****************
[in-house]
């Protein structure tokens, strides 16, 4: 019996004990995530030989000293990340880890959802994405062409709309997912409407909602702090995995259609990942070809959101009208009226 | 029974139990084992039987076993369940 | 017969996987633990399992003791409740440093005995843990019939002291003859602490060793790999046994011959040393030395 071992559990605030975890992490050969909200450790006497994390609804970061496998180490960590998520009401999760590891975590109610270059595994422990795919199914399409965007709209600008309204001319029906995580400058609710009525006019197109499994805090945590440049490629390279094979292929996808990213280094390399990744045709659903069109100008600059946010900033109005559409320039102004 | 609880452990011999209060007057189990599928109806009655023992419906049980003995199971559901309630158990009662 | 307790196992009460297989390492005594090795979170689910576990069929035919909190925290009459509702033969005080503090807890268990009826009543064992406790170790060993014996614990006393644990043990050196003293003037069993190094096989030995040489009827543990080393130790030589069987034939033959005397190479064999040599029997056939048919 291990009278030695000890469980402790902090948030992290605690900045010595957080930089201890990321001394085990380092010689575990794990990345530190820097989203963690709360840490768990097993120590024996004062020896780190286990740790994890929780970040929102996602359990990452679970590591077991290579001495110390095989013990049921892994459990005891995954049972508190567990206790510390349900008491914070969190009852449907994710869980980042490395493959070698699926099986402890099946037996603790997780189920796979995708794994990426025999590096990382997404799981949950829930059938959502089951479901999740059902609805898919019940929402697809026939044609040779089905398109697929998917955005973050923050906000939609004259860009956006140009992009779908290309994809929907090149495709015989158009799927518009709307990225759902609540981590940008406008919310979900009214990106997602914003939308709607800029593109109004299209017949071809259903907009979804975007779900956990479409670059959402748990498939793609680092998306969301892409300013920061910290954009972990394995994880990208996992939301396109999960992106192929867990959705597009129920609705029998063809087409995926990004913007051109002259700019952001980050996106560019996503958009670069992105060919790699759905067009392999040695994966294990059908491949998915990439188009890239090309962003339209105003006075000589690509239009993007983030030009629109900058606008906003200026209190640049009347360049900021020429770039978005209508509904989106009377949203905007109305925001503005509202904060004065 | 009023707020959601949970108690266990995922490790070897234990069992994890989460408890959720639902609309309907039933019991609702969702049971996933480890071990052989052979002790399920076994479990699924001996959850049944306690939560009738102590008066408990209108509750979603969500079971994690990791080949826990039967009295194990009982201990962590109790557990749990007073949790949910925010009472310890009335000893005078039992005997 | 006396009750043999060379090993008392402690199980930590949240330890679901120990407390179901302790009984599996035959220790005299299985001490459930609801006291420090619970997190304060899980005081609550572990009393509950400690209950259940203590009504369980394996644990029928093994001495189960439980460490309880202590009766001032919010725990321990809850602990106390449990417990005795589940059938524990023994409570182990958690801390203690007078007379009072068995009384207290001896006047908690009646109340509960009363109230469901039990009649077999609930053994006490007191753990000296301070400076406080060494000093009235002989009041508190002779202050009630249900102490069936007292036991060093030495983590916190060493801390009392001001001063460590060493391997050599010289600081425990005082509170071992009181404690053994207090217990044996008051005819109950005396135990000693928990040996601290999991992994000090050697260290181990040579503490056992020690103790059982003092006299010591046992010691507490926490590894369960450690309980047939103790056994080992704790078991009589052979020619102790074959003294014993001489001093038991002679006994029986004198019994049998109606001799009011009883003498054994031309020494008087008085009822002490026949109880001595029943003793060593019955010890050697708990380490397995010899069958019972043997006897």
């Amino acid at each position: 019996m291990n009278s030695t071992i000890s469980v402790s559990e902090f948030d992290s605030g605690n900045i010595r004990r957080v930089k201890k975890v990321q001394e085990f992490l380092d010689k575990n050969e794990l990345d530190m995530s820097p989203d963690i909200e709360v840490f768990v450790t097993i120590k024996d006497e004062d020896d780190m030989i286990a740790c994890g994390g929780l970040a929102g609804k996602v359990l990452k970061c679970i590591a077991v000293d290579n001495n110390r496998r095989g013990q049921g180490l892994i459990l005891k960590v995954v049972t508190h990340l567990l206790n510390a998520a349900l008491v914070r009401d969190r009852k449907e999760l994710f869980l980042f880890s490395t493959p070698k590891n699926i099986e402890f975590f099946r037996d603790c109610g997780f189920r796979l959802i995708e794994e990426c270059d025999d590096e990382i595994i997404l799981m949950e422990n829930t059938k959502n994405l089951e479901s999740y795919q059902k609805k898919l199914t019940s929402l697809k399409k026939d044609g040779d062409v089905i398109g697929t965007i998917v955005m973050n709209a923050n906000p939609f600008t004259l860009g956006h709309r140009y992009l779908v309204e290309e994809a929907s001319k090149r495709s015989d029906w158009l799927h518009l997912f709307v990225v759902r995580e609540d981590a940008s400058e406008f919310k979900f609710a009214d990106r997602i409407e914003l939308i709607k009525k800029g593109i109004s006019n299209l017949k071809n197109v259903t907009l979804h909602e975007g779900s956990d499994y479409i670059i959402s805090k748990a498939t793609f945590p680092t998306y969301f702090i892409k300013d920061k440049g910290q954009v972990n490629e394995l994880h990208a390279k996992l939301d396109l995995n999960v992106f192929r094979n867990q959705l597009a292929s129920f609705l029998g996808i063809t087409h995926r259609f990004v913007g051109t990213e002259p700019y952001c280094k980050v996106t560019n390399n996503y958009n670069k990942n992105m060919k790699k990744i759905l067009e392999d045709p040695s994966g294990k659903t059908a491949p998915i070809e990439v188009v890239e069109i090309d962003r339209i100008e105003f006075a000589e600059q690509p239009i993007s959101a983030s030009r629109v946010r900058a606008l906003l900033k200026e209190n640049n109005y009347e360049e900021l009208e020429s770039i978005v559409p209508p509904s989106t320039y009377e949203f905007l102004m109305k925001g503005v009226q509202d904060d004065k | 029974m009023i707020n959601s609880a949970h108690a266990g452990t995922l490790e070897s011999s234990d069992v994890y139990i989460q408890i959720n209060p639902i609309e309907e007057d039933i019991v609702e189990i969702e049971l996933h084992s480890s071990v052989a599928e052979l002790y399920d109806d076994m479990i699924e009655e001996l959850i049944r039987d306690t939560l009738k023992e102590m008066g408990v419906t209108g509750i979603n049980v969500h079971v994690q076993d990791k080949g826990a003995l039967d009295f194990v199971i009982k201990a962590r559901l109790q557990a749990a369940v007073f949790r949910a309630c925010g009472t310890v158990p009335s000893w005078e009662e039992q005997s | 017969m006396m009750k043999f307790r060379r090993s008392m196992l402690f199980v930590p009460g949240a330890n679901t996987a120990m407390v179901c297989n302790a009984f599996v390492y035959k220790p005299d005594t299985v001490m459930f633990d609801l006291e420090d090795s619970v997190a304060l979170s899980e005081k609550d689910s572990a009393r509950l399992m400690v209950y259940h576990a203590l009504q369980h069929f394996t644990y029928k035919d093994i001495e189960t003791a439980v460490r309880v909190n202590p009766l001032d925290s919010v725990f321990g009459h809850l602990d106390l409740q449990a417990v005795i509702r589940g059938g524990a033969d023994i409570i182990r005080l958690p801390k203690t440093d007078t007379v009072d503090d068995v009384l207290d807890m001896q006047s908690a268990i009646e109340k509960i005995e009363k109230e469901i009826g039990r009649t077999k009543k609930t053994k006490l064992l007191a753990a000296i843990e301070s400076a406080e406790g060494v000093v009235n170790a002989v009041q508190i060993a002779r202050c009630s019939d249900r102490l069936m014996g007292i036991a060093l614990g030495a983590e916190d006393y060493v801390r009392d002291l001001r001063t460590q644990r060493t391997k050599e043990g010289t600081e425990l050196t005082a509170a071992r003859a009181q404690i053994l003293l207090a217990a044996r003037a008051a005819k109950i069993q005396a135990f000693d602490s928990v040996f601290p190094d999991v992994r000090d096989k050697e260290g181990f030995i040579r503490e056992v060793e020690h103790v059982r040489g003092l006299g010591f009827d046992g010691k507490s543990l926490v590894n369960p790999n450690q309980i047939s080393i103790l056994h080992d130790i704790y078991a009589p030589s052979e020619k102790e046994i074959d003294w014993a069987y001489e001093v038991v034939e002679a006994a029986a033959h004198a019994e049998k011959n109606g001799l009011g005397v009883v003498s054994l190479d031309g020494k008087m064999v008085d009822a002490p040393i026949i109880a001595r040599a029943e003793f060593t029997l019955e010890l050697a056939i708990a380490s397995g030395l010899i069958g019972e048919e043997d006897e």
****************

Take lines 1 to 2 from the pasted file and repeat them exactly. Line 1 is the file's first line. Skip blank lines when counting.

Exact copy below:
[in-house]
């Protein structure tokens, strides 16, 4: 019996004990995530030989000293990340880890959802994405062409709309997912409407909602702090995995259609990942070809959101009208009226 | 029974139990084992039987076993369940 | 017969996987633990399992003791409740440093005995843990019939002291003859602490060793790999046994011959040393030395 071992559990605030975890992490050969909200450790006497994390609804970061496998180490960590998520009401999760590891975590109610270059595994422990795919199914399409965007709209600008309204001319029906995580400058609710009525006019197109499994805090945590440049490629390279094979292929996808990213280094390399990744045709659903069109100008600059946010900033109005559409320039102004 | 609880452990011999209060007057189990599928109806009655023992419906049980003995199971559901309630158990009662 | 307790196992009460297989390492005594090795979170689910576990069929035919909190925290009459509702033969005080503090807890268990009826009543064992406790170790060993014996614990006393644990043990050196003293003037069993190094096989030995040489009827543990080393130790030589069987034939033959005397190479064999040599029997056939048919 291990009278030695000890469980402790902090948030992290605690900045010595957080930089201890990321001394085990380092010689575990794990990345530190820097989203963690709360840490768990097993120590024996004062020896780190286990740790994890929780970040929102996602359990990452679970590591077991290579001495110390095989013990049921892994459990005891995954049972508190567990206790510390349900008491914070969190009852449907994710869980980042490395493959070698699926099986402890099946037996603790997780189920796979995708794994990426025999590096990382997404799981949950829930059938959502089951479901999740059902609805898919019940929402697809026939044609040779089905398109697929998917955005973050923050906000939609004259860009956006140009992009779908290309994809929907090149495709015989158009799927518009709307990225759902609540981590940008406008919310979900009214990106997602914003939308709607800029593109109004299209017949071809259903907009979804975007779900956990479409670059959402748990498939793609680092998306969301892409300013920061910290954009972990394995994880990208996992939301396109999960992106192929867990959705597009129920609705029998063809087409995926990004913007051109002259700019952001980050996106560019996503958009670069992105060919790699759905067009392999040695994966294990059908491949998915990439188009890239090309962003339209105003006075000589690509239009993007983030030009629109900058606008906003200026209190640049009347360049900021020429770039978005209508509904989106009377949203905007109305925001503005509202904060004065 | 009023707020959601949970108690266990995922490790070897234990069992994890989460408890959720639902609309309907039933019991609702969702049971996933480890071990052989052979002790399920076994479990699924001996959850049944306690939560009738102590008066408990209108509750979603969500079971994690990791080949826990039967009295194990009982201990962590109790557990749990007073949790949910925010009472310890009335000893005078039992005997 | 006396009750043999060379090993008392402690199980930590949240330890679901120990407390179901302790009984599996035959220790005299299985001490459930609801006291420090619970997190304060899980005081609550572990009393509950400690209950259940203590009504369980394996644990029928093994001495189960439980460490309880202590009766001032919010725990321990809850602990106390449990417990005795589940059938524990023994409570182990958690801390203690007078007379009072068995009384207290001896006047908690009646109340509960009363109230469901039990009649077999609930053994006490007191753990000296301070400076406080060494000093009235002989009041508190002779202050009630249900102490069936007292036991060093030495983590916190060493801390009392001001001063460590060493391997050599010289600081425990005082509170071992009181404690053994207090217990044996008051005819109950005396135990000693928990040996601290999991992994000090050697260290181990040579503490056992020690103790059982003092006299010591046992010691507490926490590894369960450690309980047939103790056994080992704790078991009589052979020619102790074959003294014993001489001093038991002679006994029986004198019994049998109606001799009011009883003498054994031309020494008087008085009822002490026949109880001595029943003793060593019955010890050697708990380490397995010899069958019972043997006897």